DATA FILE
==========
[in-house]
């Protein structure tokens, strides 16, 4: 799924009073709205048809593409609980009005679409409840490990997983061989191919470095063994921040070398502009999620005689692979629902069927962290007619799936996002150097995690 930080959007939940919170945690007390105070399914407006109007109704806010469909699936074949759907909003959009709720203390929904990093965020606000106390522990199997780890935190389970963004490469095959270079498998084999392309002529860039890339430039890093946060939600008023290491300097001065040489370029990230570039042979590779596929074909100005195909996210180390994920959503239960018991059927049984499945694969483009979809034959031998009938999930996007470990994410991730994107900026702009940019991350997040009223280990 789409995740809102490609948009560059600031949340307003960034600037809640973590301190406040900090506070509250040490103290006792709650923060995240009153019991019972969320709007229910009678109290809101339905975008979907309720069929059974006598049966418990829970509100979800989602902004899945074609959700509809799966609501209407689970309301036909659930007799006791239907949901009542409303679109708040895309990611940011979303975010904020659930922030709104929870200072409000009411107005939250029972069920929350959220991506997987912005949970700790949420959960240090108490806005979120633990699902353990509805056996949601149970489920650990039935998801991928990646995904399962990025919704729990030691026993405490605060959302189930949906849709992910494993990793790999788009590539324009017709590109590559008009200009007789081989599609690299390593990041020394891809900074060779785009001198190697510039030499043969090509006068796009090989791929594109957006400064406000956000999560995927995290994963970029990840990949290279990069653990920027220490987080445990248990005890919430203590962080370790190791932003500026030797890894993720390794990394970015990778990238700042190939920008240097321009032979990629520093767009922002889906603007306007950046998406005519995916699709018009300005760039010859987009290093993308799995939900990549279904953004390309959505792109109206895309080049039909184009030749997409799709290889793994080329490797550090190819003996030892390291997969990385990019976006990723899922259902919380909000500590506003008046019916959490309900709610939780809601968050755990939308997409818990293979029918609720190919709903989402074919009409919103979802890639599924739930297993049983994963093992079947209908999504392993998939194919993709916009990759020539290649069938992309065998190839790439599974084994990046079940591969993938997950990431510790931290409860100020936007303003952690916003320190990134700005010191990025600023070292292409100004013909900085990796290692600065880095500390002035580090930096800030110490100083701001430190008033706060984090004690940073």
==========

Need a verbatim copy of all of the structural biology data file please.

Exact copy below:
[in-house]
């Protein structure tokens, strides 16, 4: 799924009073709205048809593409609980009005679409409840490990997983061989191919470095063994921040070398502009999620005689692979629902069927962290007619799936996002150097995690 930080959007939940919170945690007390105070399914407006109007109704806010469909699936074949759907909003959009709720203390929904990093965020606000106390522990199997780890935190389970963004490469095959270079498998084999392309002529860039890339430039890093946060939600008023290491300097001065040489370029990230570039042979590779596929074909100005195909996210180390994920959503239960018991059927049984499945694969483009979809034959031998009938999930996007470990994410991730994107900026702009940019991350997040009223280990 789409995740809102490609948009560059600031949340307003960034600037809640973590301190406040900090506070509250040490103290006792709650923060995240009153019991019972969320709007229910009678109290809101339905975008979907309720069929059974006598049966418990829970509100979800989602902004899945074609959700509809799966609501209407689970309301036909659930007799006791239907949901009542409303679109708040895309990611940011979303975010904020659930922030709104929870200072409000009411107005939250029972069920929350959220991506997987912005949970700790949420959960240090108490806005979120633990699902353990509805056996949601149970489920650990039935998801991928990646995904399962990025919704729990030691026993405490605060959302189930949906849709992910494993990793790999788009590539324009017709590109590559008009200009007789081989599609690299390593990041020394891809900074060779785009001198190697510039030499043969090509006068796009090989791929594109957006400064406000956000999560995927995290994963970029990840990949290279990069653990920027220490987080445990248990005890919430203590962080370790190791932003500026030797890894993720390794990394970015990778990238700042190939920008240097321009032979990629520093767009922002889906603007306007950046998406005519995916699709018009300005760039010859987009290093993308799995939900990549279904953004390309959505792109109206895309080049039909184009030749997409799709290889793994080329490797550090190819003996030892390291997969990385990019976006990723899922259902919380909000500590506003008046019916959490309900709610939780809601968050755990939308997409818990293979029918609720190919709903989402074919009409919103979802890639599924739930297993049983994963093992079947209908999504392993998939194919993709916009990759020539290649069938992309065998190839790439599974084994990046079940591969993938997950990431510790931290409860100020936007303003952690916003320190990134700005010191990025600023070292292409100004013909900085990796290692600065880095500390002035580090930096800030110490100083701001430190008033706060984090004690940073």